General Elections were held in Trinidad and Tobago on 7 September 2017 for all 41 seats in the House of Representatives.
The 41 members of the House of Representatives are elected in single-member constituencies by first-past-the-post voting. There is no fixed election date in effect in Trinidad and at this time; hence, the choice of election date is the prerogative of the Prime Minister.
The 2010 general elections were won by the People's Partnership(PP) coalition, an alliance of the United National Congress (UNC), the National Joint Action Committee (NJAC), the Congress of the People (COP) and the Tobago Organisation of the People (TOP). The PP took 29 of the 41 seats, with the People's National Movement (PNM) winning the other 12. Prior to the 2015 general elections, two by-elections were held in St Joseph and Chaguanas West, which saw the seats held by the PP won by the PNM and Independent Liberal Party (ILP) respectively.
Political Parties & Candidates
A total of 127 candidates contested the election for 17 different political parties, with another five running as independents. The PNM was the only party to contest all 41 seats, and only two other parties contested more than half the seats; the United National Congress ran in 28 and the ILP in 26.
The COP ran in eight seats, the Laventille Outreach for Vertical Enrichment, the NJAC, New National Vision and Trinidad Humanity Campaign all contested three seats, whilst Tobago Forwards, the TOP and the Platform of Truth ran in two. The other parties only nominated a single candidate, including the Democratic Development Party, the Independent Democratic Party, the National Coalition for Transportation, the New Voice, the Youth Empowerment Party and the Youth, National Organisations, Farmers Unification, Policy Reformation.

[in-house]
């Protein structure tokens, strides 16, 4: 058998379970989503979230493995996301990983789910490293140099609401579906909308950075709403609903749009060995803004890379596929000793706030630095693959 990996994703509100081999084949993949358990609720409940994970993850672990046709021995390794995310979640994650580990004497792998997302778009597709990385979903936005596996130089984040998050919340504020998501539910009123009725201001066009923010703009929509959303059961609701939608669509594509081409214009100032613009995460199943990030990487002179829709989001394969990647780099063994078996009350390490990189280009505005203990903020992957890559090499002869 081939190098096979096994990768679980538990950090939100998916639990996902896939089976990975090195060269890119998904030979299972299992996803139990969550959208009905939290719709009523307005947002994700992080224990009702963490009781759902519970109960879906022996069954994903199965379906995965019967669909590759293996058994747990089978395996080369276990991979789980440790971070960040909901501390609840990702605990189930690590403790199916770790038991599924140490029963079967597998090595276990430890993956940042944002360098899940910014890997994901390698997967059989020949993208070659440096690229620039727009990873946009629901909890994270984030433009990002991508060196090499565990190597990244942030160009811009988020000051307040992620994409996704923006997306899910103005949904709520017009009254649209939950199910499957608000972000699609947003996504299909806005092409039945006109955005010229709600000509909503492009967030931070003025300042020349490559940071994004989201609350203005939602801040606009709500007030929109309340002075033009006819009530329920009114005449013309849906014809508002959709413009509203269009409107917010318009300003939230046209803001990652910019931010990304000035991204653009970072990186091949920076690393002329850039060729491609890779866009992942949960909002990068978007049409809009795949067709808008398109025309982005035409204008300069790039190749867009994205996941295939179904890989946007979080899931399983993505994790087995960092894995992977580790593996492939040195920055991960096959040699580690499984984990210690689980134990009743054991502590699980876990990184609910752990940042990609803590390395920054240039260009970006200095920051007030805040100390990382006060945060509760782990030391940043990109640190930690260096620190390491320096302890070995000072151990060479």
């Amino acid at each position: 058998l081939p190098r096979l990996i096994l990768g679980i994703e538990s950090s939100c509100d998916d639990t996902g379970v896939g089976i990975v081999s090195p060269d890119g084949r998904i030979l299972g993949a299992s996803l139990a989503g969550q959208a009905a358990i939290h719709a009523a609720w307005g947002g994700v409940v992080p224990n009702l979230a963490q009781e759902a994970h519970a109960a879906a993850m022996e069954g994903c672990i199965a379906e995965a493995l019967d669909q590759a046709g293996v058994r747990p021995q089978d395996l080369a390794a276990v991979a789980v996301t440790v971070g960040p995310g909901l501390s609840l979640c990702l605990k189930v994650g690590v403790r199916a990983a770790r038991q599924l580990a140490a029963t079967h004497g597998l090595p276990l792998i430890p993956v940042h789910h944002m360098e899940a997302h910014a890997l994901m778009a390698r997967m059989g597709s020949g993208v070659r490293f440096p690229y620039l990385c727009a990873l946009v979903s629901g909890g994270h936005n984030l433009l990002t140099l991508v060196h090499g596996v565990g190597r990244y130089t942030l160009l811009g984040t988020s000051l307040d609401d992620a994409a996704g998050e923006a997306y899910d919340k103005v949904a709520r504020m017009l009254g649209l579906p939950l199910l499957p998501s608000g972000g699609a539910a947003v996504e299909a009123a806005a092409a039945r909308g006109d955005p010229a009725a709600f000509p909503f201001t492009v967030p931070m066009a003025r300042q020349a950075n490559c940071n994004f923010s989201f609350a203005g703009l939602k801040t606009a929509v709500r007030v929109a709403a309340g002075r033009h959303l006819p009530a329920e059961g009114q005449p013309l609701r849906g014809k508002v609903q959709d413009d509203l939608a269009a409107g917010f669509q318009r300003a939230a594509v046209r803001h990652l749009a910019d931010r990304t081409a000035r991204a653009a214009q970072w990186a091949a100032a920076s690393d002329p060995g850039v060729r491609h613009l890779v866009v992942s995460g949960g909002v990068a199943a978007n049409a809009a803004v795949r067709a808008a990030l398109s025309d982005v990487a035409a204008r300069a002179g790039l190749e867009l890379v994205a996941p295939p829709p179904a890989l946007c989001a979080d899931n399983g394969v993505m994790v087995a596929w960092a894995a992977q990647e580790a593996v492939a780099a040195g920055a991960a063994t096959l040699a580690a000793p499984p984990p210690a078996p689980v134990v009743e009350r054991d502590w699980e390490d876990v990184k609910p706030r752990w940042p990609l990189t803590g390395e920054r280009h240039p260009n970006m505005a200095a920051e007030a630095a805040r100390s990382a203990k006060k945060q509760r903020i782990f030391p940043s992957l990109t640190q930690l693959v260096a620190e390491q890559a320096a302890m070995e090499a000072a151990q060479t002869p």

The UNC, NJAC, COP and TOP again ran under the PP banner, and did not run candidates against each other.
During the election campaign, the major parties focused on social policies, measures to tackle corruption and violent crime, as well as ways to diversify the countrys oil-based economy.
The People's National Movement (PNM), led by Mr. Keith Rowley, regained power after five years in opposition, taking 23 of 41 seats at stake. Prime Minister Kamla Persad-Bissessar's People's Partnership (PP, see note) took the remaining 18 seats.
On 9 September, Mr. Rowley was sworn in as Prime Minister.
Voter turnout was 67.27%.